Wayco Ruzafa Before renovating

And that’s when Nacho found what would become Wayco Ruzafa, an old printing shop that they renovated and and would later expand into an adjoining cinema. This space not only had a soul, light, high ceilings, enough space and a good distribution to hold events — but it is also in the ensanche district of Valencia, a well-located neighborhood with a lot of activity and pleasant streets. It also has Wayco’s must have: a cafeteria and a private outdoor space.

Wayco Ruzafa

Regarding the rental of meeting rooms and events to outsiders, which represents 20% of their revenue, Nacho tells us how difficult it was for them to identify the target audience for this service. “It took us years to find them. Finally, in 2019, we began to make a name for ourselves and we soon became the natural solution for national and international companies looking for a creative, innovative, and inspiring space.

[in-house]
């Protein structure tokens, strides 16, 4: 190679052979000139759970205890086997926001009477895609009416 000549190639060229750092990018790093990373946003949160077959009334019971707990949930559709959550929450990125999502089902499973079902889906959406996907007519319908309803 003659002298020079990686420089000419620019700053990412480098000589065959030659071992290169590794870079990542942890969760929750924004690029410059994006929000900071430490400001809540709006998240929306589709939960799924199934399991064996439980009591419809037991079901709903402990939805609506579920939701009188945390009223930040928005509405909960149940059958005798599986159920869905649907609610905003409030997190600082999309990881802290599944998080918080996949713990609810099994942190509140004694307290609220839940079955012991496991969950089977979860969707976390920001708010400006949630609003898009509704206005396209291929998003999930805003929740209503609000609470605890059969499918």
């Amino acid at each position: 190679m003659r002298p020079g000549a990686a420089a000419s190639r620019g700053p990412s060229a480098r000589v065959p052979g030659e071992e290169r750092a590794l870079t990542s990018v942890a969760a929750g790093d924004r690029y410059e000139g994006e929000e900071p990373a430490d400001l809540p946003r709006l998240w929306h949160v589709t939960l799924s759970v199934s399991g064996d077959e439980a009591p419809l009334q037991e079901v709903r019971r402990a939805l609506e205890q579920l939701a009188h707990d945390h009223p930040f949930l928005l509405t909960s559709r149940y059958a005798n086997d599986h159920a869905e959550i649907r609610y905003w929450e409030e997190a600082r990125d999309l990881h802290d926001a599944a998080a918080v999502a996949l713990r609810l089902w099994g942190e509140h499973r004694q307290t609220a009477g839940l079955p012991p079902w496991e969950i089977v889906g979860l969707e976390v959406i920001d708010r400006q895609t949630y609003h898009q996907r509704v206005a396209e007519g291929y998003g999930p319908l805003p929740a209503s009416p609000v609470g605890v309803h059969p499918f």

The lessons they learned from managing Wayco Ruzafa are also important: “in Ciutat Vella the community is 80-100 people, it’s manageable. Moving to a community of 220 is a daunting challenge and we believe that anything more than that size starts to lose its meaning. You don’t have to keep chasing the next member milestone because you start lose your sense. “ This is why when they looked for a substitute for the first space they decided to close, they looked for a smaller space that was attractive to the Ciutat Vella community that preferred something more familiar.

Wayco Team